Working color space

Started Apr 26, 2012 | Discussions thread
joey_B
joey_B Veteran Member • Posts: 3,080
Re: Working color space

10sj03 wrote:

Thanks for your reply. I think I follow your logics and they make sense. When I attended a photography class a while ago, the instructor recommended us to set camera to Adobe RBG and shoot raw. He also said to set Lightroom working color space to ProPhoto. His views are to set to the largest color space available.

A good instructor would have told you 'why'... First to set right a misconception, sRGB doesn't 'fit' into CMYK (a printers profile), but it overlaps a great deal. Some blues can't be printed but can be displayed, some lighter colors and yellows can be printed but not be viewed. If you want complete control over all of those colors, you would use a working space that encompasses them all. That's ProPhoto, talking RGB-system, or you could work in a totally different color SYSTEM, like L*ab.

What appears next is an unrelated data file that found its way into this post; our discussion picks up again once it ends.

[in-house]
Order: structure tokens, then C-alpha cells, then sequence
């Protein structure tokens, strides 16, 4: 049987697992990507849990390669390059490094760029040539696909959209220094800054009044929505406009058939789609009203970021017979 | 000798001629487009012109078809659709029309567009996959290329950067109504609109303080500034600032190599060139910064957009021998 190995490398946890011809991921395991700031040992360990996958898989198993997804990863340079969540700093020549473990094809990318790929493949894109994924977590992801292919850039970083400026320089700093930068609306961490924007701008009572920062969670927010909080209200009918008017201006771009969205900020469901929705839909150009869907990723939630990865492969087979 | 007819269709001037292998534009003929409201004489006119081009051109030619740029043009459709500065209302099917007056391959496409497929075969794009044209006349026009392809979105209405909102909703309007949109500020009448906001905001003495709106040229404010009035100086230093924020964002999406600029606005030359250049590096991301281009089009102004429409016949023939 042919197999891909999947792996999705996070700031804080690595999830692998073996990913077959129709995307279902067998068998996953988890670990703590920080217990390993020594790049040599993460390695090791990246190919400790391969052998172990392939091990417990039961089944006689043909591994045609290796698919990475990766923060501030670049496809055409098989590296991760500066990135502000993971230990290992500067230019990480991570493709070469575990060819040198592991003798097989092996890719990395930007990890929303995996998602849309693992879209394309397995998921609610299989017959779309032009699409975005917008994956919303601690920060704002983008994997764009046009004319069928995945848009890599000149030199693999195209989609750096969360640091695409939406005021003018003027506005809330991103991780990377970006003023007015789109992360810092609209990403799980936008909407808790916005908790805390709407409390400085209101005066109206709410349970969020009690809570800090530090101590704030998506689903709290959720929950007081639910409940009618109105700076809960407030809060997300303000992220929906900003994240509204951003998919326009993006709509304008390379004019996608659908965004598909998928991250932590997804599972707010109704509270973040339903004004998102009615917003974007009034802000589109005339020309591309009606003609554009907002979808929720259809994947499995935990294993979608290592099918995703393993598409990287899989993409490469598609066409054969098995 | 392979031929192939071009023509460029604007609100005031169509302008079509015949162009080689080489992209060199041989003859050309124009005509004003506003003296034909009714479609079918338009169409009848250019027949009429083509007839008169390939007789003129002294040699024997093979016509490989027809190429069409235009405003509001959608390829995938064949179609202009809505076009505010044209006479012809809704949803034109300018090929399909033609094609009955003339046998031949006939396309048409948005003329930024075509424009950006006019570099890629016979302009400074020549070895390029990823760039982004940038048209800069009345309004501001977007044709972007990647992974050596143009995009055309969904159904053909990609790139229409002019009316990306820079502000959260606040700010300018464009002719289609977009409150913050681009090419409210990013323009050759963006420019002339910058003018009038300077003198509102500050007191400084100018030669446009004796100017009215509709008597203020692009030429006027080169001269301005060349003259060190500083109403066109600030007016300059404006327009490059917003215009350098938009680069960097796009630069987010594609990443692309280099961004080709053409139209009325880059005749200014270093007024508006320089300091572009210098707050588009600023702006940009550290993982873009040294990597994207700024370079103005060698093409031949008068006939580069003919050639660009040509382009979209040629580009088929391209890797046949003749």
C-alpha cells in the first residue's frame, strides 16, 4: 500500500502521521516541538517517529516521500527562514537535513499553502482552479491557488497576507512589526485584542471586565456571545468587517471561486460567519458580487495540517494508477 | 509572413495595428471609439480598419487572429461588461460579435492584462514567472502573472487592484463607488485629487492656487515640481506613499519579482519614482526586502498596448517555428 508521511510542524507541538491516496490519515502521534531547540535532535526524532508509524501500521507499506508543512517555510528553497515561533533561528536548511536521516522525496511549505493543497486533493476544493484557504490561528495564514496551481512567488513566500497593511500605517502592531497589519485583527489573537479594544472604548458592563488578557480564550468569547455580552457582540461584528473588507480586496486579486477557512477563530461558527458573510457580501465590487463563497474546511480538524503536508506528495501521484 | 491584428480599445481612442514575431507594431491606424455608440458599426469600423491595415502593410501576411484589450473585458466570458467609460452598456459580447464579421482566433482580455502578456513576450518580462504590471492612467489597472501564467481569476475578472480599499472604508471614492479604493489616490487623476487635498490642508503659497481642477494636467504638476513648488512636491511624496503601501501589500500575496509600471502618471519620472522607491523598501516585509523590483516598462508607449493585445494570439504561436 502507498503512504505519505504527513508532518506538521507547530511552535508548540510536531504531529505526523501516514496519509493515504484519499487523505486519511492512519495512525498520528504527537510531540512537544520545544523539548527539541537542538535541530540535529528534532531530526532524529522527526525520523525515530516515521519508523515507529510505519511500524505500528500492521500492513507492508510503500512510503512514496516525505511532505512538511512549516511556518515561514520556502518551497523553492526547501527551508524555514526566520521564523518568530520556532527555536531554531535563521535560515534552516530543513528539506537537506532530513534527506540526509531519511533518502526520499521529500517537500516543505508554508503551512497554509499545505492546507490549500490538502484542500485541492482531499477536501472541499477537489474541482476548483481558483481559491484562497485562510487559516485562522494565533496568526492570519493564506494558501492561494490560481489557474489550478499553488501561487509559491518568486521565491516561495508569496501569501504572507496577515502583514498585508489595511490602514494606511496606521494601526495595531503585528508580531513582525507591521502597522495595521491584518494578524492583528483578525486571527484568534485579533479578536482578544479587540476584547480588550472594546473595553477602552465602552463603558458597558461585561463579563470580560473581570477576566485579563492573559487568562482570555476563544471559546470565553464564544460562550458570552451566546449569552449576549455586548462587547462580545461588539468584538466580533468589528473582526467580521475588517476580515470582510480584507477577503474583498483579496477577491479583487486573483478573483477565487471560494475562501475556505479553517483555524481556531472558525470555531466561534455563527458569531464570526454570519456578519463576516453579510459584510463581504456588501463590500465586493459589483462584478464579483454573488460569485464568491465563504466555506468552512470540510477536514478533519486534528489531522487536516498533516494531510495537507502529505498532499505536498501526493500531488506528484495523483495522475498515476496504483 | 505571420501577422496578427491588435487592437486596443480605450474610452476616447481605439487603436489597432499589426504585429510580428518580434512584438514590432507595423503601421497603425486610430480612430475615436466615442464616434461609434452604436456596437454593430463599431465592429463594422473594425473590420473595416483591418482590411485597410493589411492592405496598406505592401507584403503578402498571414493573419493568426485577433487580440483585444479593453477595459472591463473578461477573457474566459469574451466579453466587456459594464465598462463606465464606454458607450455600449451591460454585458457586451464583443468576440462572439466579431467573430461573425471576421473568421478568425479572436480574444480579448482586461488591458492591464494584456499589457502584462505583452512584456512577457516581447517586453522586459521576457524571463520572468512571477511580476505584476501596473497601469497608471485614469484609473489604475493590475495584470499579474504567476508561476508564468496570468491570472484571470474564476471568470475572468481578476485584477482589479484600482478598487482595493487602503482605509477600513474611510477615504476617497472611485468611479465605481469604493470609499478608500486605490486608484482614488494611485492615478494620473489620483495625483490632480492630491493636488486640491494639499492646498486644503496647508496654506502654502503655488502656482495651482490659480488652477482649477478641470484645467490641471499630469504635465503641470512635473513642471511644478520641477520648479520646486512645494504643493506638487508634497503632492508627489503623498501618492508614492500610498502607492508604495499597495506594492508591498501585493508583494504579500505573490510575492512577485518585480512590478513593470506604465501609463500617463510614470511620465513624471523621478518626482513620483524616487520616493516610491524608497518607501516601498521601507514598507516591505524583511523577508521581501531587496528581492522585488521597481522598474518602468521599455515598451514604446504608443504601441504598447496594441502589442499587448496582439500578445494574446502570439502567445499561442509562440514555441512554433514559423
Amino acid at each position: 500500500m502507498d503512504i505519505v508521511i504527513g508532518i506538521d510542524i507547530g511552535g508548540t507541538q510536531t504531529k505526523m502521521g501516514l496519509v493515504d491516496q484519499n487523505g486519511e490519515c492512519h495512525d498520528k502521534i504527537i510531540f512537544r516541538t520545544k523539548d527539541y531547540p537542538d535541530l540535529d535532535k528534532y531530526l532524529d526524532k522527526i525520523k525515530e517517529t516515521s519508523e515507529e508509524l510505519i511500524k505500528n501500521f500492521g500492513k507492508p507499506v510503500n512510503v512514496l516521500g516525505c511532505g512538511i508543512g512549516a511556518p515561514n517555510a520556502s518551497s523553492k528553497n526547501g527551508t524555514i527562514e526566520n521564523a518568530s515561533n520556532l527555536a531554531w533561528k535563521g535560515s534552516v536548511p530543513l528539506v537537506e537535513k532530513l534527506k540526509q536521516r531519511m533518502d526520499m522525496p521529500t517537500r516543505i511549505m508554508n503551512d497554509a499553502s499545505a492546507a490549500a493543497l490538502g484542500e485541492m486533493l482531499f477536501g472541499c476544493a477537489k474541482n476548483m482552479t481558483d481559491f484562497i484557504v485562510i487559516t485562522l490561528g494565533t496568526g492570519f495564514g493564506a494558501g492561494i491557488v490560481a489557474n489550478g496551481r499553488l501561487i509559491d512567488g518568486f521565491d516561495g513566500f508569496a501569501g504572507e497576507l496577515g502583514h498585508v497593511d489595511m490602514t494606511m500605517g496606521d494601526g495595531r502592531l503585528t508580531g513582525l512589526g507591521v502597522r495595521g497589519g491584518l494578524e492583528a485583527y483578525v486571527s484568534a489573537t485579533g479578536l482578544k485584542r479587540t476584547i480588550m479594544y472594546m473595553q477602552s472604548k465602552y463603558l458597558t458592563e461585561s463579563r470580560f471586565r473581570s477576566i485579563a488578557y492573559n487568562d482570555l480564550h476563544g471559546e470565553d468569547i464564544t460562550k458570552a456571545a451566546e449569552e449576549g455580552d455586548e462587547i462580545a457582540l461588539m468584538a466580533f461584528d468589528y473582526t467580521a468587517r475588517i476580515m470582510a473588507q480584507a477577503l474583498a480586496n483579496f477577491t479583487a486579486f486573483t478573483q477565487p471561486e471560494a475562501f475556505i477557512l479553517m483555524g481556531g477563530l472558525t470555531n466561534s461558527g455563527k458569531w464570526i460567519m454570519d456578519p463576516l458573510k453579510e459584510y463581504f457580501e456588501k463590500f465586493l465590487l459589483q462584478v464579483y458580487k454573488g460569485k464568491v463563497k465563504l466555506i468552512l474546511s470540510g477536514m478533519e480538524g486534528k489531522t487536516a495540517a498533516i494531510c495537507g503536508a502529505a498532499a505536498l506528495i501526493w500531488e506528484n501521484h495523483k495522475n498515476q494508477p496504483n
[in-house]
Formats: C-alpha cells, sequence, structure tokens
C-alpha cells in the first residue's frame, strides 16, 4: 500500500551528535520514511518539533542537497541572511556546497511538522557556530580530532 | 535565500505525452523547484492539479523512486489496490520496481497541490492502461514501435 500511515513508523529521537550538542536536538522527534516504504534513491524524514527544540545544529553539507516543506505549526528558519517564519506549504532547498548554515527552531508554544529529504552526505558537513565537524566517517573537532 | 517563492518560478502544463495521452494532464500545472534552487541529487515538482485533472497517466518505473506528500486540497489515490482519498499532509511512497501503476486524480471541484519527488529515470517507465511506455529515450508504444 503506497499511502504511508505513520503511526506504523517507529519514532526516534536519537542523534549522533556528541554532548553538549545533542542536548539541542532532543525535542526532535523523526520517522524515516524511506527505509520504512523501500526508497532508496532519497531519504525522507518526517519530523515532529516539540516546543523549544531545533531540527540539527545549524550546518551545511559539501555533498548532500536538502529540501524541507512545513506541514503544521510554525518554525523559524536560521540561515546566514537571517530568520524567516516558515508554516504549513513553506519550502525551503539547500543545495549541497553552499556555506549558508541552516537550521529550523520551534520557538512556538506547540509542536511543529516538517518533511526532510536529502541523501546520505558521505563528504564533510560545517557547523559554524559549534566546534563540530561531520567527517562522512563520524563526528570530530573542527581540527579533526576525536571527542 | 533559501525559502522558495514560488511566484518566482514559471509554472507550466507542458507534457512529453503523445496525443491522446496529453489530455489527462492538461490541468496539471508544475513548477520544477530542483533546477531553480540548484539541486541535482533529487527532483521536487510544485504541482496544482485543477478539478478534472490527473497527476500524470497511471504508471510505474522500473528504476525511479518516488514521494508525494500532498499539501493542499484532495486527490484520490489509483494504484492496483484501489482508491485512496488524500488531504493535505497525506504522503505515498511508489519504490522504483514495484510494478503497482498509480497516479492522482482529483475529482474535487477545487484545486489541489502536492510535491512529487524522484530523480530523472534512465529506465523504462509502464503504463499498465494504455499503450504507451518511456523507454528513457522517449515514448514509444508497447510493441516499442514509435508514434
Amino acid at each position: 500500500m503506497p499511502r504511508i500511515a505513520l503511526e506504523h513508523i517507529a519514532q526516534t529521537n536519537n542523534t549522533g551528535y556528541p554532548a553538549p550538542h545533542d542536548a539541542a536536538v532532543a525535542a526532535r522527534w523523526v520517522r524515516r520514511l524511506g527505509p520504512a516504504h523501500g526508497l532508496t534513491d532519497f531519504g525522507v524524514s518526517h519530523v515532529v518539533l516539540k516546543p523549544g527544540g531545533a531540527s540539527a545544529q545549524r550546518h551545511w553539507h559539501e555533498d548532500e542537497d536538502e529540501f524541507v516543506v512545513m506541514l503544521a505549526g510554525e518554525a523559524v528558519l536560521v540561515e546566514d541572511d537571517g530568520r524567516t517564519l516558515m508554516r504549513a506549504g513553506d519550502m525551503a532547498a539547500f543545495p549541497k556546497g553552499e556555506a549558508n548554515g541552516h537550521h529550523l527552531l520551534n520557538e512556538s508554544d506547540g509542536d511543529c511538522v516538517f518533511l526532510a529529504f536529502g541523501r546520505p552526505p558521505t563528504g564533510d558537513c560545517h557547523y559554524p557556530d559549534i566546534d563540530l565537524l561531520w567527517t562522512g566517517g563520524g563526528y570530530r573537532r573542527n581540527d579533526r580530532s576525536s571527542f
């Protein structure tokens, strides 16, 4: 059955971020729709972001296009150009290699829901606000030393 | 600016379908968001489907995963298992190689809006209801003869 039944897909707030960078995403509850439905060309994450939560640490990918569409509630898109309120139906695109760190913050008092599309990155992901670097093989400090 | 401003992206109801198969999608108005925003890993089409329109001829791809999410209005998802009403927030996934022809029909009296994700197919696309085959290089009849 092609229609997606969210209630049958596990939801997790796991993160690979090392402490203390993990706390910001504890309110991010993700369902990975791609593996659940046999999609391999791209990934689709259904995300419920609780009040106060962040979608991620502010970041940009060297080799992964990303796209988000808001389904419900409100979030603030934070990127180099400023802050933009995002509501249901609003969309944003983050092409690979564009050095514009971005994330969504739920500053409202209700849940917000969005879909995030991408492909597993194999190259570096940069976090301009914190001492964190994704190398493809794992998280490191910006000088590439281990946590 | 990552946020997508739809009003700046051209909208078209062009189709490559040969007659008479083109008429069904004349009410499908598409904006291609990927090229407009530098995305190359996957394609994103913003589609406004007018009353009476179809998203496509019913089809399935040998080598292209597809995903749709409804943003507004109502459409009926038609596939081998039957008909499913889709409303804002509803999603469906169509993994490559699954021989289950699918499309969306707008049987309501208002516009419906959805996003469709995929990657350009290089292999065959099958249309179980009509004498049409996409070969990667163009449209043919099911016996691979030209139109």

My question is if my monitor can only display sRBG, would it be the limiting factor because I won't be able to edit what I can't see on screen due to the limited sRGB space?

It will be limiting if you don't know what kind of clipping occurs when colors are not-viewable. Also you have to be very aware on how colors are 'translated' from one device (camera)with sRGB through ProPhoto to a CMYK device (your printer)If you are editing colors that you can't see, you might be suprised about the printing output. But if you are aware of that, and use the soft-proofing function in PS with the gamut mismatch warning on, you can have a good idea where the colors you see don't match the colors you print. You can use that to your advantage.

For a beginner, it would make more sense to work in sRGB (because that is the defacto 'unmanaged' standard for most people), and try to get a translation to CMYK as good as possible. You are cutting out 2 additional translation steps that way. When you get further into photography, you can delve into color management, and set up the system another way.

As to what I want to do with finish image - both print by lab and for the web. For the web I change it to sRGB as a final step.

That is possible. Make sure to choose the rendering intent that fits you most. Especially when using giant spaces like ProPhoto the translation to a smaller space like sRGB might become an issue. You can read up on this on http://www.cambridgeincolour.com

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